Louise Adelborg, a member of Sweden’s noble Adelborg family, made significant contributions to the world of design. Best known for her enduring porcelain and textile artistry, her work, particularly the ‘Swedish Grace’ design, continues to inspire globally. Her legacy is preserved in Stockholm’s National Museum.
The Wareland Pasta Bowls Set of 4 is lauded for its elegant design, versatile use, and quality craftsmanship. Made from ultra-fine porcelain, the design prioritizes practicality, aesthetics, eco-friendliness, and easy maintenance, making it suitable for any kitchen or as a thoughtful gift.
Discover Theo Colenbrander, the first Dutch industrial designer who revolutionized Dutch decorative earthenware. With his innovative and abstracted designs, he transformed ceramics at Plateelbakkerij Rozenburg from 1884 to 1888. Colenbrander’s influence extended beyond ceramics to textiles, incorporating European styles and Java’s batik patterns. Explore his life, creative contributions, and lasting design legacy.
Wolf Karnagel, a renowned German designer and teacher, has made significant contributions to the world of design. His versatile portfolio includes iconic glass ranges, such as “Joy” and “Pandio,” as well as the sterling silver flatware collection “Epoca.” Karnagel’s designs have been featured in prestigious publications and have earned him recognition globally. In addition to his design work, he has dedicated himself to education, serving as a professor at Hochschule der Kunst. Karnagel’s influence extends beyond teaching and design, as he has also been appointed as a juror for the esteemed iF Design Award. His enduring legacy as a visionary designer and educator continues to inspire and shape the design industry.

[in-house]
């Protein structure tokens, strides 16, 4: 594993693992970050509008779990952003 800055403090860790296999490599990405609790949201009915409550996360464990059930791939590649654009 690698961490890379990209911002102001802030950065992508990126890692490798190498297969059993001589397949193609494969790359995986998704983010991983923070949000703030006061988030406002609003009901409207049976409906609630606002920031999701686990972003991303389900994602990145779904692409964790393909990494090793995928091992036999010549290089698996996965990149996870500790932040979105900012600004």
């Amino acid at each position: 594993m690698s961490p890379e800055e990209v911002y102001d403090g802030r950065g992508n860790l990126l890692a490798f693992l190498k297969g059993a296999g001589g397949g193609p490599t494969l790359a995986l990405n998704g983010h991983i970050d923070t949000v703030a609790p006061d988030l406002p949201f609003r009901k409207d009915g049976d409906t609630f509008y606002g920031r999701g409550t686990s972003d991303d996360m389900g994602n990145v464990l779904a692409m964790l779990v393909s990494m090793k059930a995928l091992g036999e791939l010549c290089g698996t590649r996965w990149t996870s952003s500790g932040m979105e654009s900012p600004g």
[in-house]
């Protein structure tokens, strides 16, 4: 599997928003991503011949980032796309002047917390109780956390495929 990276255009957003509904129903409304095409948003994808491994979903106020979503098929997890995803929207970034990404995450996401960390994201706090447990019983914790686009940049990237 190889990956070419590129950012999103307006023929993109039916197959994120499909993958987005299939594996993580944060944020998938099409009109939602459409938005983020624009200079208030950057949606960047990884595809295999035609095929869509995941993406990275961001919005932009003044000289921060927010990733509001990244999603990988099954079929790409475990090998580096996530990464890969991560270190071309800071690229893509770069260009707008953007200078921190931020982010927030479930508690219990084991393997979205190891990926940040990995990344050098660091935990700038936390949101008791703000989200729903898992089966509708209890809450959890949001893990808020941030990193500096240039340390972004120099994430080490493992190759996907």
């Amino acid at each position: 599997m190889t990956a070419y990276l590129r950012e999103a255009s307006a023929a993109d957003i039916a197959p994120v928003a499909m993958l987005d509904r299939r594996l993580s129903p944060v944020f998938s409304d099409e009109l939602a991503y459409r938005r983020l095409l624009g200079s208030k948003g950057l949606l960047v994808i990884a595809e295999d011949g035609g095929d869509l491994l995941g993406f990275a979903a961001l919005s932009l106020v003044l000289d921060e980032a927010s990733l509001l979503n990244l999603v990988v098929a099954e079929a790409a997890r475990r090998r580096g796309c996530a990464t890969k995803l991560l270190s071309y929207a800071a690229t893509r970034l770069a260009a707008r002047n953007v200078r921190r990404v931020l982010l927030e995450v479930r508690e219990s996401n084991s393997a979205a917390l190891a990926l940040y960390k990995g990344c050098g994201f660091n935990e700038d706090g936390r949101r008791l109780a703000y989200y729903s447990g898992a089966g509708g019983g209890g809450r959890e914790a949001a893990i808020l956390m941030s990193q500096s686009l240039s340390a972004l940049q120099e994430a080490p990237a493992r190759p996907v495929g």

She worked on the editorial staff of The Building Manual from 1944 to 1955. She was a crucial figure in Borge Mogensen’s research on the standardisation of consumer product sizes, and she collaborated with him frequently. They created the Boligens Byggeskabe (BB) and resund cabinet-storage systems in 1957.
Ernest Chaplet (1835 – 1909) was a French ceramicist, an early studio potter’ who mastered slip decoration, rediscovered stoneware, and conducted copper-red studies. From 1882 to 1885, he was the director of Charles Haviland’s workshop to study decorative processes, where he collaborated with artists such as Paul Gauguin. He eventually moved to Choisy-le-Roi, where he focused on porcelain glaze studies.